Lottery, in which the prizes are usually money or goods, is a form of gambling that has been used for thousands of years. Its earliest recorded use dates back to the 15th century in the Low Countries, where town records from Ghent, Utrecht, and Bruges show public lotteries raising money for the poor or for building walls and town fortifications. In the modern sense of the word, lotteries are run by state governments and are a popular form of recreation for many people. The prize money ranges from a few hundred dollars to millions of dollars. The odds of winning a lottery depend on how many tickets are sold and the type of ticket purchased.
For some people, winning the lottery is a last resort, a way to make ends meet and maybe avoid eviction from their home. They may be on the verge of bankruptcy or have a medical condition that could bankrupt them if they don’t win. But they don’t know any better than anyone else that the chances of winning are extremely slim and that they are essentially throwing away their money. And that’s why they keep playing, often for hundreds of dollars a week.
These people are the ones that state lottery officials have targeted for a marketing campaign that relies on the same principles that tobacco and video game companies have long used to keep their products in consumers’ hands. Lottery commissions have been quick to realize that this is an opportunity to exploit the psychology of addiction, and they are deploying every strategy in their arsenal to get lottery players to continue to spend their money.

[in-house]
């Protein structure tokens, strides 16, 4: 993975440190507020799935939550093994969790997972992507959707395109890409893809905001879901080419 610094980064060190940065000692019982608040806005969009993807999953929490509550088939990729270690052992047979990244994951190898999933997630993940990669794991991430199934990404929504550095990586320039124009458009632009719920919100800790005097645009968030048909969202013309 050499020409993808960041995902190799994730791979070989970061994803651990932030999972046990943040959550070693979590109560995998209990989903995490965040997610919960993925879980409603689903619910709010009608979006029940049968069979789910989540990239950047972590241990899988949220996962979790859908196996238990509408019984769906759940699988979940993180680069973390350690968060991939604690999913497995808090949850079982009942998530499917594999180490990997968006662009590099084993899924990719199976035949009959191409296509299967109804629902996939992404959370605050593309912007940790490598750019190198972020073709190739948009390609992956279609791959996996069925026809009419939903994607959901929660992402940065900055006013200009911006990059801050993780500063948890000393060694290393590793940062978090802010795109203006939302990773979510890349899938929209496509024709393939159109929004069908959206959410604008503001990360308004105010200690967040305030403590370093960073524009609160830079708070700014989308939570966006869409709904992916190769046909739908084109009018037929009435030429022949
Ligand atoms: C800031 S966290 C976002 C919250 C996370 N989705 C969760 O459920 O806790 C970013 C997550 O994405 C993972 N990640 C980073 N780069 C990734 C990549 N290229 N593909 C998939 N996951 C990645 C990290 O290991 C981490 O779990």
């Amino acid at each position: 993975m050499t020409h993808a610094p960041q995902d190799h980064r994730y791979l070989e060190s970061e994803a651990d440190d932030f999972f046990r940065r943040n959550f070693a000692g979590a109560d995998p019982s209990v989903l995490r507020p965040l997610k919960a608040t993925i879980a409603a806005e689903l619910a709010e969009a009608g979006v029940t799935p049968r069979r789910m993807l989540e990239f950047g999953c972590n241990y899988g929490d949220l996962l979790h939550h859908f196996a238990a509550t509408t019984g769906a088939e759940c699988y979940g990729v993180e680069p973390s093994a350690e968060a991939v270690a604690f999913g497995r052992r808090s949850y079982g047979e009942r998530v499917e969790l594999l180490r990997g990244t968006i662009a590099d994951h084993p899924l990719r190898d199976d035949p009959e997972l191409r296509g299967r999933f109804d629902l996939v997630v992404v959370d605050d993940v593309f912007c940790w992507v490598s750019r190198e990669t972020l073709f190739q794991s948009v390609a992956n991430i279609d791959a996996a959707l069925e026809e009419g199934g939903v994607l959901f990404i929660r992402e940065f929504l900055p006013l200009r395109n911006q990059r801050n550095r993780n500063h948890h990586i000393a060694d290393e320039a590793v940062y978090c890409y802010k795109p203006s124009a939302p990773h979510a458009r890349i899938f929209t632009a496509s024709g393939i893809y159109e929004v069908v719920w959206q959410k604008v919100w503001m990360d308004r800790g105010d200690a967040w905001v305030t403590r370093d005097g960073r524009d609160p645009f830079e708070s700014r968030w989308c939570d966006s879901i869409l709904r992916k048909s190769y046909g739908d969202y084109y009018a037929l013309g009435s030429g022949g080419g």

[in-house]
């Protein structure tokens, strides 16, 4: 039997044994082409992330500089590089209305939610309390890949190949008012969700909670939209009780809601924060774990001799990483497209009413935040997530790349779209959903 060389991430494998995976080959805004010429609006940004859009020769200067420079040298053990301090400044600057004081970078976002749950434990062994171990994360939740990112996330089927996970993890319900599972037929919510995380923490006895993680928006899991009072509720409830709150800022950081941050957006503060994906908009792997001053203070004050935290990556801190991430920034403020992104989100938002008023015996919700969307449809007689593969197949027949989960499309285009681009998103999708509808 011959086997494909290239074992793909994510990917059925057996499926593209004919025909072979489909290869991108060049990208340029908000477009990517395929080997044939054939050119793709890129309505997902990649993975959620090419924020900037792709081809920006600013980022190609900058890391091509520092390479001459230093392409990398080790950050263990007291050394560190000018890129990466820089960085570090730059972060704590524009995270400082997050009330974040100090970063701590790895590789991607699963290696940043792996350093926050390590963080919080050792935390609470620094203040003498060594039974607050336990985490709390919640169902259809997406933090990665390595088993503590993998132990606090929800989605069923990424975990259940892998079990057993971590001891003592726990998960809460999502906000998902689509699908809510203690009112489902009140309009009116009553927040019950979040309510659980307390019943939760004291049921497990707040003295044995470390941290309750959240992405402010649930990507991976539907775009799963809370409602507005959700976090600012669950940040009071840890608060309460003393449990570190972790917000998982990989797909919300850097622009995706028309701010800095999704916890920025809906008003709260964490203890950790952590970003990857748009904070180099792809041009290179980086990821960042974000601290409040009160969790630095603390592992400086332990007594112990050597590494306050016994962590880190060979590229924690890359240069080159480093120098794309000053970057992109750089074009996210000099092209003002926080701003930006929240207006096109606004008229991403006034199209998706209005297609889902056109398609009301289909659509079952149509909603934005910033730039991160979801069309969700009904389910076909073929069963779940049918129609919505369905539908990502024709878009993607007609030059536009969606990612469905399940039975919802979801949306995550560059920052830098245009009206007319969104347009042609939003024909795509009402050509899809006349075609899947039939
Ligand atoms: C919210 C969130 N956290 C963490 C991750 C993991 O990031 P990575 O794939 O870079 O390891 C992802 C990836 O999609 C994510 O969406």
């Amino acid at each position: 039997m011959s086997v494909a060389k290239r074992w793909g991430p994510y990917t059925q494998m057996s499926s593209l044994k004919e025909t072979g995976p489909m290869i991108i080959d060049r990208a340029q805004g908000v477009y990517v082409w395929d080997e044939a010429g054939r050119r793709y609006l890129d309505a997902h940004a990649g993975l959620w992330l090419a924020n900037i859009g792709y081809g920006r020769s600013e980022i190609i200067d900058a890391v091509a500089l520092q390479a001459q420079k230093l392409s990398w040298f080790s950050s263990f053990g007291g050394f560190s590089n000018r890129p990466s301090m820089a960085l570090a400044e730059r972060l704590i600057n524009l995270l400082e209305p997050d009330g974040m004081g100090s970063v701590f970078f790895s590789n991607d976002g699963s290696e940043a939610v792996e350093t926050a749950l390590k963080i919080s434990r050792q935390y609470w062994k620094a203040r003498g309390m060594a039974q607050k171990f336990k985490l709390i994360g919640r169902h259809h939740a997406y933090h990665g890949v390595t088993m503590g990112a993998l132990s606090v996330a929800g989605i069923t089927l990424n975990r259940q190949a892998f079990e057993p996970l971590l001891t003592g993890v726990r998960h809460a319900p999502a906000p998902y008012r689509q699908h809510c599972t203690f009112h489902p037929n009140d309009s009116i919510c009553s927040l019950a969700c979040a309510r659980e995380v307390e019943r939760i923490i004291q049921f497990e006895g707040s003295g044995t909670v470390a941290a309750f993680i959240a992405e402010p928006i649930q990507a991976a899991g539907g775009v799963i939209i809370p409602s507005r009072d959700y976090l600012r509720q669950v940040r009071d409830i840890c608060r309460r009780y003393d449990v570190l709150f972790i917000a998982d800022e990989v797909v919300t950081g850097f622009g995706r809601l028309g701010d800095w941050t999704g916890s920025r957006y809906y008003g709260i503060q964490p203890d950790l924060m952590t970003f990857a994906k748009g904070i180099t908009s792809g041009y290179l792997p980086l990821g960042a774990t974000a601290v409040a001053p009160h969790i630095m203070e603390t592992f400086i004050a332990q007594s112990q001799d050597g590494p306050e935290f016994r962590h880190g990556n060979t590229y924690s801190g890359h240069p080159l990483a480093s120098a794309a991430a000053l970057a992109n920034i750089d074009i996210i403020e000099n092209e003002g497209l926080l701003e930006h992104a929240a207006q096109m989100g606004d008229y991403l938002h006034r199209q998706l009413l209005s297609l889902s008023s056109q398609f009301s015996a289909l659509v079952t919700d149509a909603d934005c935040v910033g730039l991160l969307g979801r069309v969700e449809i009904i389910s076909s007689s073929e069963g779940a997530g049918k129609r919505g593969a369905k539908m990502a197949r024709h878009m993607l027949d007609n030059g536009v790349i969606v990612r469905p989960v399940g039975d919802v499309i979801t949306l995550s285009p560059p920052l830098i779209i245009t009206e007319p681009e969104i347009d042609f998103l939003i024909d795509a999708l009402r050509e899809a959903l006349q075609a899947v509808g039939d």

The main message is that the games are fun, which obscures their regressivity and obscures how much money they are costing the players. The other message is that the prizes are large and life-changing, which also obscures how unlikely it is for most players to win and encourages them to play.
Despite the fact that the odds of winning are poor, lottery sales have boomed, thanks to super-sized jackpots that are advertised on television and news sites. These soaring jackpots do not only attract customers, but they also earn lottery games a windfall of free publicity. They have also prompted a wave of mergers among state lotteries and the rise of mega-lotteries like Powerball and Mega Millions.
As lottery jackpots have climbed, states have been forced to shift their sales strategies, and the result has been a schizophrenic approach to the promotion of these games. Lottery advocates have shifted their arguments from a promise that a lottery would float a state’s budget to the claim that it would cover a specific line item—usually education but occasionally veterans’ benefits or even parks. This more focused approach has allowed proponents to maintain a high level of public support for their cause and to avoid the politically fraught topic of taxes. They have also figured out how to appeal to people’s sense of fairness by offering them a way to share the wealth.